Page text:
Rwanda’s Ministry of Justice, in partnership with the Rwanda Development Board (RDB), have launched a digital bidding platform that is aimed at making the enforcement of orders more efficient and transparent.
The platform, accessible online, will reduce the processes involved in the enforcement of orders and curtail malpractices occasioned by human interaction. Additionally, the platform is aimed to make it possible for potential bidders outside the country to participate in the auction exercise.
Speaking at the launch, Johnston Busingye, the country’s Minister of Justice and Attorney General, hailed the platform as a long-term solution to the challenges faced in the execution of enforcement orders.
“I would like to commend RDB and other partners for working closely with the Ministry of Justice to effect change in the execution of enforcement orders, from a manual to an electronic system that is in line with the Government’s vision of digitalizing all its services,” Busingye said.
Clare Akamanzi, the CEO of RDB, said that over the last 10 years, Rwanda has implemented focused reforms aimed at improving the doing business environment for the private sector to thrive.
“Private sector contribution to the economic development of Rwanda is primary. We cannot talk about development without developing the private sector; activities such as this help the private sector to thrive in our economy. The net outcome of the electronic system is to improve the quality of auctions and recovery rate. We hope that this system will help banks and the private sector in general to thrive,” said Akamanzi.
The new Registrar General instructions on Management, Lease, Auction, and Take-over of mortgages, in addition to electronic auctioning of collateral, also provide for a bid deposit to ensure that only genuine bidders participate in the auction. The instructions also provide for a possibility for the property owner to object to the price if it is less than 75% at the first and second rounds of auction.
The online bidding platform is the culmination of the Ministerial Order Relating to the Electronic Execution of Enforcement Orders which came into force on May 12, 2020.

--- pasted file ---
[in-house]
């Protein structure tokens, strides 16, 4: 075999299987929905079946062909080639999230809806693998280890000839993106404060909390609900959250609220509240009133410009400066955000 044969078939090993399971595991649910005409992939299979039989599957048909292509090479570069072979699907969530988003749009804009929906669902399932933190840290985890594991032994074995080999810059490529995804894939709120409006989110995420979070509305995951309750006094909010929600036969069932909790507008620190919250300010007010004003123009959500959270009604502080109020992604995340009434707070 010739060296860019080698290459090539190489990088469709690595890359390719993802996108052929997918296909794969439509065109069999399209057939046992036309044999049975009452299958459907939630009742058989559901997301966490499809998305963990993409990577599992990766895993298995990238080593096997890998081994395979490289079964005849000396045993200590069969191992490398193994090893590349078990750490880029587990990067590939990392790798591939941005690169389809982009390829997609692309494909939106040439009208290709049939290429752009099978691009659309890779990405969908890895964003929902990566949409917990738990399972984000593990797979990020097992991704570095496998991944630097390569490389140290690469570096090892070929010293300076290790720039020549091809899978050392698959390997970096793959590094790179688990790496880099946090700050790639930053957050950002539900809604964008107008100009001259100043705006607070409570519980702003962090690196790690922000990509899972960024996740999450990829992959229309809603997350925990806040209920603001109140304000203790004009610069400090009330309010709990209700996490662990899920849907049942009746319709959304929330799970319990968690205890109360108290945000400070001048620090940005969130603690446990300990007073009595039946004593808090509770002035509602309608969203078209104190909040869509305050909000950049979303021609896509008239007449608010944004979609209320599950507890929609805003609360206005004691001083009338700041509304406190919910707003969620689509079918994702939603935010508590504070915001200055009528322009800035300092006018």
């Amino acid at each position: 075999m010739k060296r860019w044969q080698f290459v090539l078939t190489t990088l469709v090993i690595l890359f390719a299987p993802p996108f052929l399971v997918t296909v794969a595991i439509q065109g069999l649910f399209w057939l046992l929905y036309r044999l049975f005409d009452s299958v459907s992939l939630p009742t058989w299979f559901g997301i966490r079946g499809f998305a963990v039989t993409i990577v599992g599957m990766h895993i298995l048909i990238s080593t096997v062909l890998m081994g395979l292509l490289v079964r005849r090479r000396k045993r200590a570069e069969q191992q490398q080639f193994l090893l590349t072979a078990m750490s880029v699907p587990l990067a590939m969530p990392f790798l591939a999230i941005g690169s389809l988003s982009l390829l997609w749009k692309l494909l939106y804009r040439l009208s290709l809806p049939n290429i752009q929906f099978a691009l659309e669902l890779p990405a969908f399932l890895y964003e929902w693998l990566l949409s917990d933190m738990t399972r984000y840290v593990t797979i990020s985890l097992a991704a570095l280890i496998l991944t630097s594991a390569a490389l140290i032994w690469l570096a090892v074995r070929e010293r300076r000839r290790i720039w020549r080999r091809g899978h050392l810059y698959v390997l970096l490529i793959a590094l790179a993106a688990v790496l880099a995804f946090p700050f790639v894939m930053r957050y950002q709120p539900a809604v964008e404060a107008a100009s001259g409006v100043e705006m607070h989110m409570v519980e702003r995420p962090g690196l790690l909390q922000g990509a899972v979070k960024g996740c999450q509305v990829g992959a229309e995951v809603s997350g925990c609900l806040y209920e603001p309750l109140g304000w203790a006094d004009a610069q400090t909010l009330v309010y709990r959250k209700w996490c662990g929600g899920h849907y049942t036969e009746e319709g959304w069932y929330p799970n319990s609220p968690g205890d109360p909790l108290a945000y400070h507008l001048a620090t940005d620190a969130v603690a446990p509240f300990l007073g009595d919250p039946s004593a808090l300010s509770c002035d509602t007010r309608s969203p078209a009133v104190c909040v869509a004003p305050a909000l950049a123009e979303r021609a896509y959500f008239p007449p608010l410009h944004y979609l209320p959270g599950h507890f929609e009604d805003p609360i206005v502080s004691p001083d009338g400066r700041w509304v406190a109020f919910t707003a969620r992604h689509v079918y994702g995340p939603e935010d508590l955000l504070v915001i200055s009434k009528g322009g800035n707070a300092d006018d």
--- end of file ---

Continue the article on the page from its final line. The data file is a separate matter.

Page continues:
The Ministerial Order determines the organisation, management and the use of electronic system of execution of enforcement orders. It also determines the procedure used in case the electronic system fails to operate.
The electronic system, managed by the Ministry of Justice, is organised in such a way that the whole process related to execution of enforcement orders is done electronically. The Minister of Justice however has the discretion to assign the responsibility of managing the electronic system to another State Organ or competent private entity.
The enforcement orders and documents relating to their execution are published in electronic system of execution of enforcement orders.
The bidders offer prices through the electronic system of execution of enforcement orders while the offered prices are confidentially kept in the electronic system. The prices are disclosed through the electronic system of execution of enforcement orders only 6 hours before the hour declared in the notice of auction and also submitted by email to both the bailiff and each bidder.
According to the order, a person residing in Rwanda or abroad who intends to bid for property with a reference
price equal to or more than FRW 5 million ($5,000) pays a refundable bid security of 5 per cent of the reference price of the property, communicated in notice of auction.
The bid security consists in a sum of money deposited onto the bank account specified by the Minister of Justice, the delivery of a cheque drawn by the bidder, a bid guarantee provided by a bank or another accredited financial institution.
For accountability, when the auction ends, the bid security provided is returned to the bidder within 3 working days from the time of the bidder’s demand. In cases where the successful bidder pays the price within the legally specified time frame, the bidder deducts the bid security from the price to be paid. However, should the winning bidder fail to pay within the specified time frame, the bid security is deposited onto the Public Treasury and is responsible for loss as provided for by relevant laws.
Should the electronic system be inoperative at the time of opening of the auction and the prices have already been disclosed, the bailiff proceeds with the formalities of the auction with the prices disclosed. This is recorded in the written statement to be posted on the electronic system when it restarts operating.
If on the time of opening of the auction the prices are not yet disclosed through the electronic system, the auction is adjourned and the prices submitted declared invalid. When the auction is resumed, the bidder who had already deposited a bid security and who still intends to bid again does not deposit any other bid security.
Should the bidder wish not to bid anymore, the bid security is returned to him or her within 3 working days from the time of the bidder’s demand.